Saturday, May 31, 2008

Privatization in Turkey

This week the Pre-MBA World Tour traveled to Istanbul in order to better understand the current business environment in Turkey and to see what types of opportunities might be available to CBS students and alumni during the next decade.

Before arriving, we knew that (as the song goes) Istanbul was once Constantinople. But we didn’t know that Turkey is currently undergoing a significant social, economical and political transition. And somewhere in these winds of change lie several interesting opportunities.

For nearly 25 years, Turkey has been attempting to transfer its state-owned businesses to the private sector. Following a financial crisis in 1994, and another in 2001, the country’s financial system has finally shaken off hyperinflation and has begun to privatize many sectors of its economy.

Furthermore, since 2005 Turkey has been in negotiations to join the European Union. Many of the requirements to join the EU have provided an incentive for Turkish policymakers to change the way business is done.

Among these changes has been a significant movement toward privatization, and this movement (along with a new currency to curb inflation) has made foreign investors more confident. Private equity has begun to flow into the economic system, and GDP has been growing at nearly 8 percent per annum.

Although many people believe that Turkey won’t be admitted into the EU for another five to seven years, the changes that have been made to prepare for this transition have positively impacted the economy.

Whether Turkey should join the EU remains a controversial issue, yet there are clear benefits. One is that Turkey has a young and dynamic population that can contribute immensely to the workforce in Europe (where the average age of the population is increasing every year) and thus can play a role in increasing Europe’s competitiveness with such countries as China and India.

In addition, an interesting political shift has arisen relating to the election of the conservative AK Party. The AKP won the election in August 2008 for the second time, which led to the stabilization of the Turkish economy and an increase in foreign direct investment. The AKP has very strong connections with the United States and has a vision of using aggressive economic growth vision to gain admission into the EU, yet ongoing judicial debates and the party’s nonsecular policies have created uncertainty about its sustainability.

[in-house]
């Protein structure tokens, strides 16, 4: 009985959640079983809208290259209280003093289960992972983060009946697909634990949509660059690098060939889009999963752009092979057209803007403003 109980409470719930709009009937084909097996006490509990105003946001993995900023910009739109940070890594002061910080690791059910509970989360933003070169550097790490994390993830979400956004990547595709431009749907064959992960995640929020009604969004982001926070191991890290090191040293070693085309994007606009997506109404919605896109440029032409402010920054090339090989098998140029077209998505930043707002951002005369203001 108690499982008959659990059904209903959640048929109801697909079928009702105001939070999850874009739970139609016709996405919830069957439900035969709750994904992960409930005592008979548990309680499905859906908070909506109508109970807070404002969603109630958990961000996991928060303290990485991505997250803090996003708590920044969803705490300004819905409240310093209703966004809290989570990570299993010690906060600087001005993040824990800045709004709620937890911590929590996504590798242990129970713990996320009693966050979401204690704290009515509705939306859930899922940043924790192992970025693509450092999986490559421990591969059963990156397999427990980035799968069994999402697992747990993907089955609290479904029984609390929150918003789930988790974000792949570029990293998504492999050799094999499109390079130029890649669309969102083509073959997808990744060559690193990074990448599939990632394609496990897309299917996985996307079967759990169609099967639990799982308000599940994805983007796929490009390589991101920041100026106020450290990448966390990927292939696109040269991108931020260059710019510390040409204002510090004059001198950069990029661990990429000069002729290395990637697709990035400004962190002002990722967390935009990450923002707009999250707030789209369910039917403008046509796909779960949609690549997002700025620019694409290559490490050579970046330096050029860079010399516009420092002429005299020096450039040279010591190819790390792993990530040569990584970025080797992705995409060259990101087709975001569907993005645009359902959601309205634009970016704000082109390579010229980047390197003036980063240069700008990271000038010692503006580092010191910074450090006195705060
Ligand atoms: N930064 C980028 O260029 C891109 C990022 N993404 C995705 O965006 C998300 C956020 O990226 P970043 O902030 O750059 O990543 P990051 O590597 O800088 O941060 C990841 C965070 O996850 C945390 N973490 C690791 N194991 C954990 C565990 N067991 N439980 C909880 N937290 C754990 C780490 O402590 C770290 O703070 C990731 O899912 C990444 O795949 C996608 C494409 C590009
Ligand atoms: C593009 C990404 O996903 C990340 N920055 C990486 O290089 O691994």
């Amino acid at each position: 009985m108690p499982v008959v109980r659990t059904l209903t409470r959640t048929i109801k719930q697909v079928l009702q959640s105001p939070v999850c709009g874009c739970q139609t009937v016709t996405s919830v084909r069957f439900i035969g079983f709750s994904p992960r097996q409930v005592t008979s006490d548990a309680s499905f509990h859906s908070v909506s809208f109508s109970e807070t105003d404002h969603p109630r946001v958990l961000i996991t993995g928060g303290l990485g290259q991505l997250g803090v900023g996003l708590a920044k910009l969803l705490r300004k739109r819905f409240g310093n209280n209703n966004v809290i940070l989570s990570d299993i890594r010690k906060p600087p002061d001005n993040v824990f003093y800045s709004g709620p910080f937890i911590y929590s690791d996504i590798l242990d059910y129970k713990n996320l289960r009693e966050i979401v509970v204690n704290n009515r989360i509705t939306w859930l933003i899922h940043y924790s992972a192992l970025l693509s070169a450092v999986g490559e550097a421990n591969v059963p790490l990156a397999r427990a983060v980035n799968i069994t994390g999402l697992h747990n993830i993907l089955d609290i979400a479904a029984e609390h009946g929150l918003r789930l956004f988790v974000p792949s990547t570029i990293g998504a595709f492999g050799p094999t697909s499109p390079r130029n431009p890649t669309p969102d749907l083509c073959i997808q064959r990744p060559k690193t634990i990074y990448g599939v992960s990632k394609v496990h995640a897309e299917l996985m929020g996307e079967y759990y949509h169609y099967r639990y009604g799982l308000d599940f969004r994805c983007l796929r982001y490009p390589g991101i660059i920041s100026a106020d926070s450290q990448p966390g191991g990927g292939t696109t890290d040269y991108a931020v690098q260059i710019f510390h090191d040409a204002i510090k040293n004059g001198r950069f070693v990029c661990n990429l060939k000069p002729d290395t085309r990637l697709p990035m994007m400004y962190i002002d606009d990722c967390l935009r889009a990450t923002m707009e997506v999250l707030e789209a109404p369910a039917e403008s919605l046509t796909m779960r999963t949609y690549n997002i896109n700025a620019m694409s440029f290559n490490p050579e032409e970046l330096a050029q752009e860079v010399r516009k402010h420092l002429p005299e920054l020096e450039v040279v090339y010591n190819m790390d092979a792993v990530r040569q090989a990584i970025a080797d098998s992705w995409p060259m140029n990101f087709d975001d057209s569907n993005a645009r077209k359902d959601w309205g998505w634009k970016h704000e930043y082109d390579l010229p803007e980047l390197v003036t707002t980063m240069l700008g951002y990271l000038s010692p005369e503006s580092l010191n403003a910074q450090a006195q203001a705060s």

While these controversial topics remain to be tackled on an international level, Turkey is experiencing GDP growth, a stronger currency (fluctuating between 1.18 and 1.39 USD/TRY) and a lower inflation rate, leading to increased urbanization and development at the intersection of Europe and Asia.

The natural beauty and historical richness in this melting pot have increasingly attracted tourism in the past 10 years, and Istanbul remains the center of Turkish history, culture and business. We have found Istanbul to be a wonderful city full of diversity and opportunity.

For more information about the CBS Pre-MBA World Tour, visit

Thursday, May 29, 2008

What to do in Turkey

If your fascinated by Turkey and have always wanted to go, but have some sort of reservation about going, your not alone. I've heard lots of people say that they've heard its not safe to travel alone, or its not safe for women to travel without men in the group, but I don't think those impressions are justified (at least for Istanbul anyway).

I think I speak for our group by saying that we've found Istanbul to be a very friendly city, and possibly one of the most hostpitable in Europe. If your going to Istanbul, here are a few things you should be sure to check out:

- Fortress of Europe
- Turkish Bath (hamam) at Süleymaniye Mosque (a must do!)
- Topkapi Palace, Hagia Sophia, Blue Mosque
- Paddle boat on the Golden Horn
- Basilica Cistern, Hippodrome
- Dolmabahce Palace
- Cruise on the Bosporus
- Grand Bazzar, spice market
- Walk along Istakal street (near Taksim Square)

A few great foods/snacks to try:

- Dondurma (sticky ice cream served with a sword)
- Turkish delight (stick, yet satisfying)
- Turkish tea/coffee
- Fresh fish
- Nargile/Hooka

Prices are quite affordable in Turkey. The currency is the New Turkish Lira and prices are generally about 50% less than they are in western Europe. The bazaars are also a great place to test out your bargaining skills.

One last thing. Go to Reina! It's one of the hottest lounge/club/restaurant in Europe.